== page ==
In this case, the recipe is from the current issue of Gourmet.  To be honest, this is probably my least favorite of the foodie mags we get, because it’s really more of an aspirational magazine – features on culinary classes all over the world are nice, but of limited utility at this point in my life.  Even so, it provides some very creative (and high-end) recipes if you take the time to look for them.  And their focus on the exotic results in some menus that are guaranteed to stretch your culinary boundaries – though you may have to make a trip to a specialty store or two for some of the ingredients.  For this dish, I had to track down fresh curry leaves…after a few false starts, I found them at Eastern Market, where a produce stand at the rear of the hall carries a wide range of fresh herbs and vegetables year-round.

I followed the recipe for these aromatic braised chicken thighs to the letter, but I opted to forego the fried onion accompaniment.  I’ve included the full recipe, so if you try them together please share your thoughts on the onions!  We found the chicken to be moist and tender (the dark meat holds up to slow-cooking a lot better than white meat would have), and the fragrance of the simmering chicken really whetted our appetites.  Served with a cup of the ‘Seafood Refresco’ from Chris’s Marketplace, a favorite producer at the Dupont Circle and Penn Quarter Farmers’ Markets, it made a great weeknight dinner and provided plenty of leftovers for lunches.  My only complaint is that it’s not the most attractive dish in the world – the addition of the fried onions and rice in Gourmet’s images still results in a rather brown, monochromatic presentation.  If you want a more enthusiastic reception, you may want to serve this accompanied by a green salad studded with colorful peppers or radishes.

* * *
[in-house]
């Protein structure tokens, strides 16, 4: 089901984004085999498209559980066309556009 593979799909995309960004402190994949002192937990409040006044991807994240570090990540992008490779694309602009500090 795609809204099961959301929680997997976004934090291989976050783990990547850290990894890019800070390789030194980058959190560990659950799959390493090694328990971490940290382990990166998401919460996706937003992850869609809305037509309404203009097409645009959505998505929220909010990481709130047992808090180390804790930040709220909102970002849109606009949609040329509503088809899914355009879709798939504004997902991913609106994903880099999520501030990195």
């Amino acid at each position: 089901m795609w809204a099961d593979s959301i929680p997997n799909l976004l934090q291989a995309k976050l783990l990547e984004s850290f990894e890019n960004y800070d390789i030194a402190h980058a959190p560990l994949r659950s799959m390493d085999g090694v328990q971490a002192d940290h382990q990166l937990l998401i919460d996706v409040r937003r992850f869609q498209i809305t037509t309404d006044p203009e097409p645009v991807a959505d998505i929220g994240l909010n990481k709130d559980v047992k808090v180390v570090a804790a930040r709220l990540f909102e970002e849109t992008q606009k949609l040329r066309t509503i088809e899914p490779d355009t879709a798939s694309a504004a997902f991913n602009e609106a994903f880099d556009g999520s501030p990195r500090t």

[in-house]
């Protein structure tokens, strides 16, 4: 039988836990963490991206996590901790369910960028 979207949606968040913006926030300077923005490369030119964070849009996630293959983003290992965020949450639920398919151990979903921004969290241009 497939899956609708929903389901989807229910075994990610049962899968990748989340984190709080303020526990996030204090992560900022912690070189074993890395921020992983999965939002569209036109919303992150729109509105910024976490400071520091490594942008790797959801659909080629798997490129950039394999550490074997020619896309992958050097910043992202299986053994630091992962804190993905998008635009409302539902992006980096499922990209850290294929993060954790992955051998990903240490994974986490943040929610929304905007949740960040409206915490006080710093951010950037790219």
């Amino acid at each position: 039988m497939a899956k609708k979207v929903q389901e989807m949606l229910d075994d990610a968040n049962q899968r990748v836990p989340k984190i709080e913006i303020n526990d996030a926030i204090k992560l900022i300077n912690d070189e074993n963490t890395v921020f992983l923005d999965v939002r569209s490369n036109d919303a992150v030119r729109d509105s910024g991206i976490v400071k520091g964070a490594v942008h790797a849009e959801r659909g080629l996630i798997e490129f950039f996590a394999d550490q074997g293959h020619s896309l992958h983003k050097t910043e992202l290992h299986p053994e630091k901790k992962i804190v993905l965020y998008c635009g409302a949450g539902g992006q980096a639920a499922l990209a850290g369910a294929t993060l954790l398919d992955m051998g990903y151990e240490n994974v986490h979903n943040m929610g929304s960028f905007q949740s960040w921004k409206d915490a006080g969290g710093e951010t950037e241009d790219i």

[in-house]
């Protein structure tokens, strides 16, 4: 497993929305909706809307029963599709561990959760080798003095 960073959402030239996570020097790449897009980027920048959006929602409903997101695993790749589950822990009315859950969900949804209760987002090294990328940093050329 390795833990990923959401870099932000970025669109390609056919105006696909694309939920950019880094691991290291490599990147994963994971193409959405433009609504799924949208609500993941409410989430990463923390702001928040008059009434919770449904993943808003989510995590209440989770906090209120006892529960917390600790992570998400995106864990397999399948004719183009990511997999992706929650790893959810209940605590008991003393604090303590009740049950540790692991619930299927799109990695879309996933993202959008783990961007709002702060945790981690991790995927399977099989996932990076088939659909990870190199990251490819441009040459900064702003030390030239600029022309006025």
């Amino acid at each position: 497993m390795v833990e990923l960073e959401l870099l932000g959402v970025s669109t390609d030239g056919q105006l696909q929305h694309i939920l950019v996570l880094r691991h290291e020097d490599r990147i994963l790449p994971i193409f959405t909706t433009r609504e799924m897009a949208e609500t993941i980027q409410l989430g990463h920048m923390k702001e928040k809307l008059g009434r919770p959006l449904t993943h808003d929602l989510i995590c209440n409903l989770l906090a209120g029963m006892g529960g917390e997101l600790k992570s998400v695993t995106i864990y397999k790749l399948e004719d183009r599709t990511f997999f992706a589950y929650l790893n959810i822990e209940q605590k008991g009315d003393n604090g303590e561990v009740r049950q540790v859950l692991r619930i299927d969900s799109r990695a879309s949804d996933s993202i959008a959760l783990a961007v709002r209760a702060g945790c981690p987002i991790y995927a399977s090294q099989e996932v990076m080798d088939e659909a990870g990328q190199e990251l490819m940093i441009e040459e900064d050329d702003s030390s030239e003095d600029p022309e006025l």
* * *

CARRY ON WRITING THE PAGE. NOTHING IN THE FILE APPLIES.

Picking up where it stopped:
Recipe after the jump. (more…)

Since it opened three years ago, Cheesetique has become one of our favorite places to shop – not just for cheese, but also for all kinds of foodie novelties like truffle salt and acacia honey.  Between the allure of the foods themselves and the eager-to-help staff, it’s hard not to like the place.  Throw in something as cool as cheese tasting classes, and we want to be your best friends!